Tom Greene | May 24th, 2019
The Chicago Cubs sit at 29-19 and atop the NL Central as we approach Memorial Day Weekend. Is this a surprise to anyone? No, except if you live in the states of Wisconsin or Missouri. However, if the script were flipped, Wrigleyville would probably be stirring up a storm like the one that’s brewing across the plains as we speak. Here’s the scoop about the Cubs, with three things nobody’s talking about, and three things everyone is.
Three things nobody is talking about
Cubs fans know exactly what I’m referring to when mentioning that name. If you don’t know, read about it here. People would be seriously talking about if he should be a member of the Cubs… or even in the Major League system as a whole. He was suspended for 40 games. He served it and is now back on the club. Say what you want, but winning has seriously helped his case and curbed the debate
— Doug Glanville (@dougglanville) May 8, 2019
to the incident. Clay Travis reacted to it in a very Clay-Travis way
The Cubs have banned a fan for life for trying to make you look so he can punch you in the arm. The country has gone absolutely insane. pic.twitter.com/WVizOnwixX
— Clay Travis (@ClayTravis) May 9, 2019
Again, the point here isn’t whether or not you think the symbol meant white supremacy, “OK”, or the circle game. The point is that this isn’t mentioned, either, because the Cubs are winning.
Joe Maddon‘s Job Status
At the start of the year, with the 2-7 start (wait, what? They started 2-7?), people on Twitter were calling for Joe Maddon’s job #FireMaddon. After going 27-12 afterward, do you think that debate is curbed? Thankfully for Joe and the team, it sure has. Sure, the Cubs have fallen a step backward each year since the World Series title in 2016. But Counting Crows said it best, “You don’t know what you got ’till it’s gone.”. Clearly, Maddon’s paved paradise and put up a parking lot for this team. No need to call for his job at this time. Now, to three things everybody’s talking about.
Three things everybody’s talking about
The Cubs are only hitting .257 as a team, but don’t let that fool you. No non-pitcher has less than a .200 average. Plus, they’re hitting home runs, too. Willson Contreras and Kris Bryant both have 11 homers. Anthony Rizzo and Javier Baez both have 12 (and a broken Budweiser sign).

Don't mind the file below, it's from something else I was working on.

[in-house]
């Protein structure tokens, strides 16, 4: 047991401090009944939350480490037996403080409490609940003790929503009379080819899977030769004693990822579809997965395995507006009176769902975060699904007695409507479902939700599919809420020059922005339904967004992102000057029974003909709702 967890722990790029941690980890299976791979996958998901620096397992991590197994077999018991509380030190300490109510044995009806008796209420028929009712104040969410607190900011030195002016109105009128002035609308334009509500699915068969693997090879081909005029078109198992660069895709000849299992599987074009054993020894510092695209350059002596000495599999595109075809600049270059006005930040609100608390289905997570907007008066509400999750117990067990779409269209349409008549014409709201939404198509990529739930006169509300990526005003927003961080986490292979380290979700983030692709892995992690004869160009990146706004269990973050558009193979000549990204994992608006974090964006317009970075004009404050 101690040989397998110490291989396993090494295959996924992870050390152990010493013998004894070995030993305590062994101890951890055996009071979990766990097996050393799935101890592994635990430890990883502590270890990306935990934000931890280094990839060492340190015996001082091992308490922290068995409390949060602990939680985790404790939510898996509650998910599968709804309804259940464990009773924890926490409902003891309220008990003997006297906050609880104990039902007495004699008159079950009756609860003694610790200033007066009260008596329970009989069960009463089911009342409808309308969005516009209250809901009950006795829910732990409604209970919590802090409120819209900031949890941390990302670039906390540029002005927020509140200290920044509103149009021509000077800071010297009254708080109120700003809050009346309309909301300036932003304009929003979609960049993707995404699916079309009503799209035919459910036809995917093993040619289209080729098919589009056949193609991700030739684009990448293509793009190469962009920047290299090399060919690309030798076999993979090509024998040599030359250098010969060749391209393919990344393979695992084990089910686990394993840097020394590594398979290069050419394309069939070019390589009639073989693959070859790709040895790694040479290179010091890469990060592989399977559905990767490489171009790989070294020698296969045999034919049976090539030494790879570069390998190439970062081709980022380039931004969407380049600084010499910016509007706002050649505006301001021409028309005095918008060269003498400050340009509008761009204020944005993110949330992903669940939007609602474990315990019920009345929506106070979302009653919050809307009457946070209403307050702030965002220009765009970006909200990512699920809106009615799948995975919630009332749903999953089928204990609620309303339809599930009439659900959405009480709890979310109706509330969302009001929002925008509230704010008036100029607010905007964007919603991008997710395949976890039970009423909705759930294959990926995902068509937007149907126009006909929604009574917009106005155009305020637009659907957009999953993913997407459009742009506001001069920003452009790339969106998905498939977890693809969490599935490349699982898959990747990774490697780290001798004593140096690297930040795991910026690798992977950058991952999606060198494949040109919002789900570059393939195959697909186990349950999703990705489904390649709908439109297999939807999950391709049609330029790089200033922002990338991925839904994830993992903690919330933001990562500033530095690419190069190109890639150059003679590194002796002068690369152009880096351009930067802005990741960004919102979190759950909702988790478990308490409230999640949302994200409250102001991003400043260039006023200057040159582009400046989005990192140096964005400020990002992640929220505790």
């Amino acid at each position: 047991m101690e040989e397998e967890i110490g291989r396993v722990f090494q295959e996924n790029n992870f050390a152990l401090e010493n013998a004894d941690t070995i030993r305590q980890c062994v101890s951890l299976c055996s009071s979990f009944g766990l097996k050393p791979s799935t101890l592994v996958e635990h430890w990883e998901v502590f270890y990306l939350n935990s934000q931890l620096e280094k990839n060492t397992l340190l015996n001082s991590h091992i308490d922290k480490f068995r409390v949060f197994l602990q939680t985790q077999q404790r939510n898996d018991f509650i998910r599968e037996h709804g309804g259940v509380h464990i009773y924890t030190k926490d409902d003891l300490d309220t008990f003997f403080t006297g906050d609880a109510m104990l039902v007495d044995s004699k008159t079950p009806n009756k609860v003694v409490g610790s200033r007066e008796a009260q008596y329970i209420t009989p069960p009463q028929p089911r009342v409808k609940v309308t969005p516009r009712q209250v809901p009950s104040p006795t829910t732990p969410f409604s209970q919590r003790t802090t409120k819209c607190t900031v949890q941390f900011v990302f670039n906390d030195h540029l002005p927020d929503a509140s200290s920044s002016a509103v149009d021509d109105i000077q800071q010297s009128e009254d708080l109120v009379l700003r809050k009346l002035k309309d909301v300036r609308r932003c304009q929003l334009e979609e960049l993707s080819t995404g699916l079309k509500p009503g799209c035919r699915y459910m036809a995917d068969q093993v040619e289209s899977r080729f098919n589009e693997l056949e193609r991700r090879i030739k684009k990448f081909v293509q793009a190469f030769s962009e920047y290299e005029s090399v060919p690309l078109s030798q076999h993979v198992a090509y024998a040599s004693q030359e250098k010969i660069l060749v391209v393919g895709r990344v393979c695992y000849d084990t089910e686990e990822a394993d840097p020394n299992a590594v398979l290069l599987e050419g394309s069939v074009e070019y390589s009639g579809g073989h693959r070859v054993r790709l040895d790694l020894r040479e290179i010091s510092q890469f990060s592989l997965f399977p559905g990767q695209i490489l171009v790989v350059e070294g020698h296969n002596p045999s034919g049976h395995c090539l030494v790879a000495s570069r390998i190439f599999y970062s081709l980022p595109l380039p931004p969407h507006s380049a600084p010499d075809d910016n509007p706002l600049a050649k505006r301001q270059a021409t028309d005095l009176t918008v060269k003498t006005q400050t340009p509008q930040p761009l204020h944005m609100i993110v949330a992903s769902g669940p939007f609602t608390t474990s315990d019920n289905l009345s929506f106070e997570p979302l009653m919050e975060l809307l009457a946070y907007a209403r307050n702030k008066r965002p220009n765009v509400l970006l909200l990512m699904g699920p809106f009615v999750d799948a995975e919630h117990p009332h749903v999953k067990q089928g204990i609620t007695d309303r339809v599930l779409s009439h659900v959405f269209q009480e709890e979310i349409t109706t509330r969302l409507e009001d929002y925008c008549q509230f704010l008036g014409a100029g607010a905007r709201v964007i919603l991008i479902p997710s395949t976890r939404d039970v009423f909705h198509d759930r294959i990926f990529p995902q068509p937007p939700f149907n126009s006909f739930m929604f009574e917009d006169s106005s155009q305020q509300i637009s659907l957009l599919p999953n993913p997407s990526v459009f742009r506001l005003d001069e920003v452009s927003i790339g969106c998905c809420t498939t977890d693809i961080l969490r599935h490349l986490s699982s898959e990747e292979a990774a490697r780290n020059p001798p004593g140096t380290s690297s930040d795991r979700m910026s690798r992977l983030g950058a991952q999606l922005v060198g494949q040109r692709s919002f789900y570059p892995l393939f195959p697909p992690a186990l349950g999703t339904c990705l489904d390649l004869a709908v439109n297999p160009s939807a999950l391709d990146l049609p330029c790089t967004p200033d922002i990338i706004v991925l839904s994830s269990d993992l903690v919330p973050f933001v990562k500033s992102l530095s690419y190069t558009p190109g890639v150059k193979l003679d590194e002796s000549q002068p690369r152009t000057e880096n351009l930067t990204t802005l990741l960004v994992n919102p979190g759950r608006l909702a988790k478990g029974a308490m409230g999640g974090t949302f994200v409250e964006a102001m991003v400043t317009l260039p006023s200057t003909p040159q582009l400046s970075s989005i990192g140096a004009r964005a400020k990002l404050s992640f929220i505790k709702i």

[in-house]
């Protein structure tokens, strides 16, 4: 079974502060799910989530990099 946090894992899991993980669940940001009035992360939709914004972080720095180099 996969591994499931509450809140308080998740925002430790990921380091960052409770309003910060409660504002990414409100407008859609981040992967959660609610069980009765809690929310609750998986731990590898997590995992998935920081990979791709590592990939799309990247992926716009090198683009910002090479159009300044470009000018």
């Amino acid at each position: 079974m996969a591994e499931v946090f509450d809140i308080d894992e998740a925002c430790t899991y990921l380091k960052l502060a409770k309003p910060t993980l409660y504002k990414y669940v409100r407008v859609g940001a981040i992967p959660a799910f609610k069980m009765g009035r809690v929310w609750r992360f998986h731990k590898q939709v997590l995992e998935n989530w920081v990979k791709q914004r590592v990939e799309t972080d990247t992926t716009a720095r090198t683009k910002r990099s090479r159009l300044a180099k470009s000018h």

Clearly, it was the right decision to fire Chili Davis at the end of last year, as the bats grew colder than the weather in October. Anthony Lapoce has done a great job so far. Let’s see if this continues.
Ah, yes, the thing that agonized Cubs fans during the 2-7 start seemingly a zillion years ago. The pitching staff as a whole now has a 3.59 ERA, good for fifth in the majors. Better than most? Yes, Verne Lundqvist, Better than most. The team is still jostling around who will be their closer with Pedro Strop on the IL, but Steve Cishek and Brad Brach have done nice work around Strop’s injury. This is something the Cubs will have to address at the July trade deadline.
As mentioned earlier, the pen is something that will be address later in the year. Perhaps signing Craig Kimbrel after the draft could put a boost into a pen that could use it. We saw this with Aroldis Chapman in ’16, and this led to the 108-year drought being over. Before the season started, Kris Bryant was negotiating a contract extension. If that doesn’t go through, the Cubs are looking for a third baseman/outfielder. Also, the Cubs are making their own network, similar to YES with the Yankees, effective next year. Let’s hope this is a great changeover, and that the team of Len Kasper, Jim Deshaies and Kelly Crull remain on for the new network. They provide great commentary… and Kelly is very sweet. Sinclair, let’s nail this transition down smoothly!
The Point of it All
Winning cures all, and hopefully it’s apparent in this article. The Cubs are 29-18, and it seems as if joy is abound in Wrigleyville. However, if they were 18-29, it would be a whole lot different.
Questions and comments?
Follow Tom Greene on Twitter @TomTV23
Main Image Credit: Embed from Getty Images